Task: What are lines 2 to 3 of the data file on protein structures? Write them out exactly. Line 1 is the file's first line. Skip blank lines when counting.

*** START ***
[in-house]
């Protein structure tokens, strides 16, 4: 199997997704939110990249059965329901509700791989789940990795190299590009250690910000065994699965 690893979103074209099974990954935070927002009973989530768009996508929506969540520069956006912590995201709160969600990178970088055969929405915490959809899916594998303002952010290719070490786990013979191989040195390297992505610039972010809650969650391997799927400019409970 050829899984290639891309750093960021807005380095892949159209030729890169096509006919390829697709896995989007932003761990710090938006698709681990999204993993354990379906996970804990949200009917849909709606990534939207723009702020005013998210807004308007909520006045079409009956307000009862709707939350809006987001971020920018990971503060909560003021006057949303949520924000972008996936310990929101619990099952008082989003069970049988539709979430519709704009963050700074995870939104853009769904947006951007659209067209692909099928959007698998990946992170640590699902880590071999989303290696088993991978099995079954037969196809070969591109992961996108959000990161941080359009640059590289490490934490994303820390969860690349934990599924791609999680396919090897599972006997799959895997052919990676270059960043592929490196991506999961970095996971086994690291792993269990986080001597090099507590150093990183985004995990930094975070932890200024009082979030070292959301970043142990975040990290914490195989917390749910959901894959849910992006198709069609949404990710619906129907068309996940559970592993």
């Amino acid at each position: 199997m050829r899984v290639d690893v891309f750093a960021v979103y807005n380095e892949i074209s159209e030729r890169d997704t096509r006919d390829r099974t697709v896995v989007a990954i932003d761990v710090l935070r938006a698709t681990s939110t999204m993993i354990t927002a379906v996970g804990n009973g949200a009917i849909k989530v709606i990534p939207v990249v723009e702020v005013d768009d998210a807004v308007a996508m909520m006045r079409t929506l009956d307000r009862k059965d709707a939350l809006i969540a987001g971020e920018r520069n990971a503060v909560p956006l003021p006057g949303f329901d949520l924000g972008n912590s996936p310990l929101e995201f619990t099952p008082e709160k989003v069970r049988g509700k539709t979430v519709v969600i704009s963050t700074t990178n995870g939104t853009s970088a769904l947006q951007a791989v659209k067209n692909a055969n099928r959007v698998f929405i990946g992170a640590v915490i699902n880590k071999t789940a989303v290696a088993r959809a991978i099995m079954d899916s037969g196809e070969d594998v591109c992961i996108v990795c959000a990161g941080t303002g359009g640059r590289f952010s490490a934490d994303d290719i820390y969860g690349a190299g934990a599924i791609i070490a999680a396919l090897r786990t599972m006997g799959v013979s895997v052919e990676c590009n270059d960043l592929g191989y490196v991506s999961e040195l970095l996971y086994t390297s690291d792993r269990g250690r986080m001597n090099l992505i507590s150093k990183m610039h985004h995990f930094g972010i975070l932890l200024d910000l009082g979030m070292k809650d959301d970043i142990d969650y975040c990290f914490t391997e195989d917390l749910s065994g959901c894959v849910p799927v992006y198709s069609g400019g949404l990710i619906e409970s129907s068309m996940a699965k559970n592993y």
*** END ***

């Protein structure tokens, strides 16, 4: 199997997704939110990249059965329901509700791989789940990795190299590009250690910000065994699965 690893979103074209099974990954935070927002009973989530768009996508929506969540520069956006912590995201709160969600990178970088055969929405915490959809899916594998303002952010290719070490786990013979191989040195390297992505610039972010809650969650391997799927400019409970 050829899984290639891309750093960021807005380095892949159209030729890169096509006919390829697709896995989007932003761990710090938006698709681990999204993993354990379906996970804990949200009917849909709606990534939207723009702020005013998210807004308007909520006045079409009956307000009862709707939350809006987001971020920018990971503060909560003021006057949303949520924000972008996936310990929101619990099952008082989003069970049988539709979430519709704009963050700074995870939104853009769904947006951007659209067209692909099928959007698998990946992170640590699902880590071999989303290696088993991978099995079954037969196809070969591109992961996108959000990161941080359009640059590289490490934490994303820390969860690349934990599924791609999680396919090897599972006997799959895997052919990676270059960043592929490196991506999961970095996971086994690291792993269990986080001597090099507590150093990183985004995990930094975070932890200024009082979030070292959301970043142990975040990290914490195989917390749910959901894959849910992006198709069609949404990710619906129907068309996940559970592993």
């Amino acid at each position: 199997m050829r899984v290639d690893v891309f750093a960021v979103y807005n380095e892949i074209s159209e030729r890169d997704t096509r006919d390829r099974t697709v896995v989007a990954i932003d761990v710090l935070r938006a698709t681990s939110t999204m993993i354990t927002a379906v996970g804990n009973g949200a009917i849909k989530v709606i990534p939207v990249v723009e702020v005013d768009d998210a807004v308007a996508m909520m006045r079409t929506l009956d307000r009862k059965d709707a939350l809006i969540a987001g971020e920018r520069n990971a503060v909560p956006l003021p006057g949303f329901d949520l924000g972008n912590s996936p310990l929101e995201f619990t099952p008082e709160k989003v069970r049988g509700k539709t979430v519709v969600i704009s963050t700074t990178n995870g939104t853009s970088a769904l947006q951007a791989v659209k067209n692909a055969n099928r959007v698998f929405i990946g992170a640590v915490i699902n880590k071999t789940a989303v290696a088993r959809a991978i099995m079954d899916s037969g196809e070969d594998v591109c992961i996108v990795c959000a990161g941080t303002g359009g640059r590289f952010s490490a934490d994303d290719i820390y969860g690349a190299g934990a599924i791609i070490a999680a396919l090897r786990t599972m006997g799959v013979s895997v052919e990676c590009n270059d960043l592929g191989y490196v991506s999961e040195l970095l996971y086994t390297s690291d792993r269990g250690r986080m001597n090099l992505i507590s150093k990183m610039h985004h995990f930094g972010i975070l932890l200024d910000l009082g979030m070292k809650d959301d970043i142990d969650y975040c990290f914490t391997e195989d917390l749910s065994g959901c894959v849910p799927v992006y198709s069609g400019g949404l990710i619906e409970s129907s068309m996940a699965k559970n592993y």